Boudreau’s future uncertain after Canucks’ Rutherford lays out plan

VANCOUVER — Bruce, there he goes?

In inviting Bruce Boudreau to return to the Vancouver Canucks next season for his option year, president Jim Rutherford also opened the door for the head coach to leave after a 32-15-10 turnaround that kept the National Hockey League team in the playoff race until the final week of the regular season.

With unequivocal clarity, Rutherford said he wants Boudreau to return under terms of the existing two-year agreement the coach signed with owner Francesco Aquilini in December, a few days before Rutherford was hired above Boudreau as the head of hockey operations.

There will be no extension offered Boudreau this summer, Rutherford said, which means the 67-year-old coach could explore potential offers from other teams before the June 1 deadline for him to decide on his option year with the Canucks.

The directness of Rutherford’s statement to reporters at management’s year-end press conference on Tuesday left no wiggle room. Essentially, Boudreau can take it or leave it.

And that will feel to many fans and players like a risky ultimatum after Boudreau’s .649 winning percentage, albeit on a tiny sample, topped Alain Vigneault’s coaching mark as the best in franchise history.

“We would be willing to have him back under the contract that he agreed to when he came here,” Rutherford said when asked about the possibility of an extension for Boudreau. “That’s certainly not to say that at the end of next year we wouldn’t want him back if he continues to do the job he’s doing. I just feel that as good a job as he’s done, it wasn’t a full season.

“He knows we want him back. He was told that before the season was over. And he knows our position. Like I said, he did a terrific job, but he didn’t coach a whole season here. We would like to see him back and work with him on a few things. Everybody works together to make it better.”

Those things include the Canucks’ “structure,” Rutherford said, noting the team needs to rely less on star goalie Thatcher Demko. As an example, Rutherford said the team’s defensive-zone exits are among the worst in the NHL.

Those comments seemed especially pointed in the context of Boudreau’s uncertain status.

Rutherford said that during his time as the Pittsburgh Penguins’ general manager, coach Mike Sullivan went into the final year of his contract in 2017-18 after winning consecutive Stanley Cups. The Canuck boss rejects the idea that Boudreau would be a “lame duck” with players without the security of a season under contract beyond the next one.

Former Vancouver coach Travis Green, fired and replaced by Boudreau on Dec. 5, endured a season-long public drama about his status when he worked through the final year of his contract in 2021.

“If people would suggest he’s a lick duck because the players will decide not to listen to him, that won’t happen,” Rutherford said of Boudreau. “The players who start not listening to him will be gone before him.

“I firmly believe that this is the right thing to do. In our business, you have to be cautious with your decisions. And you have to do them for the right reasons. And if you don’t, you’re going to get yourself in a position someday where you’re paying three or four coaches in the same year. That’s when managing up will become difficult.

“Both sides have until June 1, so he can take whatever time he wants. The longer you leave things, these type of things start to fester a bit because then they become more emotional. But we have to make sure in our job that we don’t let it become emotional, and for the wrong reasons it gets off the tracks. Our talks with him have been very positive. He’s well aware that we appreciate and respect the job he’s done, explained to him why we’re doing it the way we’re doing it and why we want him back. But also with the understanding, you know, continue to do the job you’re doing. It doesn’t mean this is your last year in Vancouver.”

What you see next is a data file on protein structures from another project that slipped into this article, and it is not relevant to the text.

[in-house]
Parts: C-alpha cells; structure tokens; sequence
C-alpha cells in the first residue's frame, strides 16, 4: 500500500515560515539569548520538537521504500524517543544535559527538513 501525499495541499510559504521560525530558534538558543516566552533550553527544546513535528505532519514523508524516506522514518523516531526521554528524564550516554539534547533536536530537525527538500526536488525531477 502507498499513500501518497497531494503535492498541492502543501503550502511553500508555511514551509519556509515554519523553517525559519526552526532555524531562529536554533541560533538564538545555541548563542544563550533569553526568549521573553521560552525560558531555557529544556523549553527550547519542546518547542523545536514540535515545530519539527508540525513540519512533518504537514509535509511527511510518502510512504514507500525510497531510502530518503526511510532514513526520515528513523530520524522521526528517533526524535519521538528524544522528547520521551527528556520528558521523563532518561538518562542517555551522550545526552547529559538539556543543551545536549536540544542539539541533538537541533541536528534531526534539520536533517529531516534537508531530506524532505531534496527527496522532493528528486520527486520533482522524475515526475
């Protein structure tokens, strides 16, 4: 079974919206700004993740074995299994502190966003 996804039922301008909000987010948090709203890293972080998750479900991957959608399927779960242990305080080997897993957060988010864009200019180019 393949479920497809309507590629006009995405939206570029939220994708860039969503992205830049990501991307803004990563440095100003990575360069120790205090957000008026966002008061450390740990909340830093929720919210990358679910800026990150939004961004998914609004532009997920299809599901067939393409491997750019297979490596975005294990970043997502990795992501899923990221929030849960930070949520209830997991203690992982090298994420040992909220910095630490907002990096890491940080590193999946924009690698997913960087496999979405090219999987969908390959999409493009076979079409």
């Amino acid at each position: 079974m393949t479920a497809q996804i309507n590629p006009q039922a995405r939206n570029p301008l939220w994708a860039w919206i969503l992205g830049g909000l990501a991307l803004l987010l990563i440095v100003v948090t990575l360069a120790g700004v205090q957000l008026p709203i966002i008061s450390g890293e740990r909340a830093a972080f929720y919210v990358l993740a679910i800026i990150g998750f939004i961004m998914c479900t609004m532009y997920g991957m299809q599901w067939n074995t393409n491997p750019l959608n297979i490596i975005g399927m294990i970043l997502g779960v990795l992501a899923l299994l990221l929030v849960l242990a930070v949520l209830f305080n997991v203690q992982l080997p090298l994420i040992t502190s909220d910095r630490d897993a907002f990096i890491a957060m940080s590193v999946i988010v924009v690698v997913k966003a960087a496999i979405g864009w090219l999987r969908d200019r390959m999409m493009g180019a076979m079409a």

The potential divorce between the Canucks and their popular coach overshadowed a lot of positive spending news announced by Rutherford during a half-hour press conference with general manager Patrik Allvin.

Rutherford said the Canucks are close to finalizing a site for a permanent practice facility, the absence of which has left the organization behind most other NHL teams. The team is planning a massive back-of-house renovation to Rogers Arena to enlarge and upgrade the Canucks’ compound for players and staff.

The team is also re-starting its YoungStars event in Penticton, BC, for rookies and prospects, with two other NHL teams committed and a third one interested in the Sept. 14-19 tournament. A development camp will be staged in July at the University of BC, and the Canucks will hold their training camp in Whistler, Sept. 23-24.

The renovation of the Canucks’ roster will be trickier than the renovation and construction of their facilities. Rutherford and Allvin reiterated the need to improve the NHL lineup, without much salary-cap flexibility at present to do so. Management needs to navigate contract issues with JT Miller and Bo Horvat, who are eligible for unrestricted free agency in 2023, and a $7.5-million US qualifying offer owed to restricted free agent Brock Boeser in July.

Rutherford said contract talks have started with Boeser’s agent, Ben Hankinson. Allvin said he is confident with amateur scouting director Todd Harvey, a Jim Benning hire from the previous regime, running the Canucks draft July 7-8 in Montreal.

“It’s very complicated, probably a little more complicated here than we’d like,” Rutherford said of the off-season. “But that’s our jobs. We have to figure out how to do it. It’s complicated, but it’s doable.”

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